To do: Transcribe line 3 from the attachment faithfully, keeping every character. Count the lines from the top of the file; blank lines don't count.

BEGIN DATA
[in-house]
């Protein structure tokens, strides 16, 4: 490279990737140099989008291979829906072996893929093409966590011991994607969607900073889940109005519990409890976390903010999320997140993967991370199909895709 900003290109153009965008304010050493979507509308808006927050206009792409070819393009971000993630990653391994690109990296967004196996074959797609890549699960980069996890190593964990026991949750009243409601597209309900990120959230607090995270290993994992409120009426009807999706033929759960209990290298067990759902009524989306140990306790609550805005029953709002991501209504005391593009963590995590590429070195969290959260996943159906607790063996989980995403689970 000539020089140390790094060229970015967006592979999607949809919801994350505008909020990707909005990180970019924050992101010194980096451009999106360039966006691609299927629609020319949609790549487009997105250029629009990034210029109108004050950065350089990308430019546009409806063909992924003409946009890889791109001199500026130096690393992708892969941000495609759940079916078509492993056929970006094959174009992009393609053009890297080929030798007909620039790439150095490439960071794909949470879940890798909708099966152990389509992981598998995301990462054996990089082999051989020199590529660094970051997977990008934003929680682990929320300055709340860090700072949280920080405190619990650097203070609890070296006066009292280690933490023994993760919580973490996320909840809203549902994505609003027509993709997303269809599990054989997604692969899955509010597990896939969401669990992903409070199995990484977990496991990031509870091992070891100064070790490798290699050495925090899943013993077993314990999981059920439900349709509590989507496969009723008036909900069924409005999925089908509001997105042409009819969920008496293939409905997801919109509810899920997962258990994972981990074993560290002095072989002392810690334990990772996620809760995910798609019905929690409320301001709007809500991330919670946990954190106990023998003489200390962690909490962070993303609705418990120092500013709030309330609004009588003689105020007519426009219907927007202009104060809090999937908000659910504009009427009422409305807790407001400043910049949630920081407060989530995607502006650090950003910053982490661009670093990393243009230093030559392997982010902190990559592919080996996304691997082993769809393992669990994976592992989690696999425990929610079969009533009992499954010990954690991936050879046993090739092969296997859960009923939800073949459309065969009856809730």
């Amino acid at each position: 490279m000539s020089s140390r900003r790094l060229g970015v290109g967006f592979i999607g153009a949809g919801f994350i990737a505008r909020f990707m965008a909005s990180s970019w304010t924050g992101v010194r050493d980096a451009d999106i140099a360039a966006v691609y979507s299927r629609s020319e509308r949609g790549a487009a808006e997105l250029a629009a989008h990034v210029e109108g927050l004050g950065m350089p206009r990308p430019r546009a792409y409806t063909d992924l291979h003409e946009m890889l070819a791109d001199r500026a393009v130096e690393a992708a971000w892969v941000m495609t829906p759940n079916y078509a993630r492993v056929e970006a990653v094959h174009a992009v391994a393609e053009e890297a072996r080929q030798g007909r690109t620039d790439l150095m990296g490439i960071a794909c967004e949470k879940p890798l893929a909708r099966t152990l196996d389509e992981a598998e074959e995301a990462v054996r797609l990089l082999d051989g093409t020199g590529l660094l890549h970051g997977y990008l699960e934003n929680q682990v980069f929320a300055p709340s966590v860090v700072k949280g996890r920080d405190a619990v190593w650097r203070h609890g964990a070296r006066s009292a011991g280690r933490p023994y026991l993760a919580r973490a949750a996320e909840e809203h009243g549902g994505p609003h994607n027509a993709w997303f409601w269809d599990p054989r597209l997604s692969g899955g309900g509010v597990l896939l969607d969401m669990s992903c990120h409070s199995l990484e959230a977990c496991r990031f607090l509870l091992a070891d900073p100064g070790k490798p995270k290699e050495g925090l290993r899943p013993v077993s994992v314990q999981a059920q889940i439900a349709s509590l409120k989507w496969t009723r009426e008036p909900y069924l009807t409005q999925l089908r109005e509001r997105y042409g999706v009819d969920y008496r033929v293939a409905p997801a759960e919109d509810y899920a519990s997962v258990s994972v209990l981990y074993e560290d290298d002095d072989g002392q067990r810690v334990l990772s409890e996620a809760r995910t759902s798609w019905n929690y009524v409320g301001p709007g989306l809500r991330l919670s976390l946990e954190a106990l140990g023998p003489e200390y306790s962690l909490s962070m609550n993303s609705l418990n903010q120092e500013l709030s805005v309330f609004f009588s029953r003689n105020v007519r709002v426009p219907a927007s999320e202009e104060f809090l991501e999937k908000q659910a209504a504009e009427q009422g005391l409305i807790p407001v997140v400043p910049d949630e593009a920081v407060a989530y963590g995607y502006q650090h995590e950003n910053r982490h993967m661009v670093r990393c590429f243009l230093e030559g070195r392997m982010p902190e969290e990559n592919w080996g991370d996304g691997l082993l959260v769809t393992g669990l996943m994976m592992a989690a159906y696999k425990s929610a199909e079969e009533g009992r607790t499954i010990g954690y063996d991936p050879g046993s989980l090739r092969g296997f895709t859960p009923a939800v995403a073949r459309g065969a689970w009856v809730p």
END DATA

């Amino acid at each position: 490279m000539s020089s140390r900003r790094l060229g970015v290109g967006f592979i999607g153009a949809g919801f994350i990737a505008r909020f990707m965008a909005s990180s970019w304010t924050g992101v010194r050493d980096a451009d999106i140099a360039a966006v691609y979507s299927r629609s020319e509308r949609g790549a487009a808006e997105l250029a629009a989008h990034v210029e109108g927050l004050g950065m350089p206009r990308p430019r546009a792409y409806t063909d992924l291979h003409e946009m890889l070819a791109d001199r500026a393009v130096e690393a992708a971000w892969v941000m495609t829906p759940n079916y078509a993630r492993v056929e970006a990653v094959h174009a992009v391994a393609e053009e890297a072996r080929q030798g007909r690109t620039d790439l150095m990296g490439i960071a794909c967004e949470k879940p890798l893929a909708r099966t152990l196996d389509e992981a598998e074959e995301a990462v054996r797609l990089l082999d051989g093409t020199g590529l660094l890549h970051g997977y990008l699960e934003n929680q682990v980069f929320a300055p709340s966590v860090v700072k949280g996890r920080d405190a619990v190593w650097r203070h609890g964990a070296r006066s009292a011991g280690r933490p023994y026991l993760a919580r973490a949750a996320e909840e809203h009243g549902g994505p609003h994607n027509a993709w997303f409601w269809d599990p054989r597209l997604s692969g899955g309900g509010v597990l896939l969607d969401m669990s992903c990120h409070s199995l990484e959230a977990c496991r990031f607090l509870l091992a070891d900073p100064g070790k490798p995270k290699e050495g925090l290993r899943p013993v077993s994992v314990q999981a059920q889940i439900a349709s509590l409120k989507w496969t009723r009426e008036p909900y069924l009807t409005q999925l089908r109005e509001r997105y042409g999706v009819d969920y008496r033929v293939a409905p997801a759960e919109d509810y899920a519990s997962v258990s994972v209990l981990y074993e560290d290298d002095d072989g002392q067990r810690v334990l990772s409890e996620a809760r995910t759902s798609w019905n929690y009524v409320g301001p709007g989306l809500r991330l919670s976390l946990e954190a106990l140990g023998p003489e200390y306790s962690l909490s962070m609550n993303s609705l418990n903010q120092e500013l709030s805005v309330f609004f009588s029953r003689n105020v007519r709002v426009p219907a927007s999320e202009e104060f809090l991501e999937k908000q659910a209504a504009e009427q009422g005391l409305i807790p407001v997140v400043p910049d949630e593009a920081v407060a989530y963590g995607y502006q650090h995590e950003n910053r982490h993967m661009v670093r990393c590429f243009l230093e030559g070195r392997m982010p902190e969290e990559n592919w080996g991370d996304g691997l082993l959260v769809t393992g669990l996943m994976m592992a989690a159906y696999k425990s929610a199909e079969e009533g009992r607790t499954i010990g954690y063996d991936p050879g046993s989980l090739r092969g296997f895709t859960p009923a939800v995403a073949r459309g065969a689970w009856v809730p």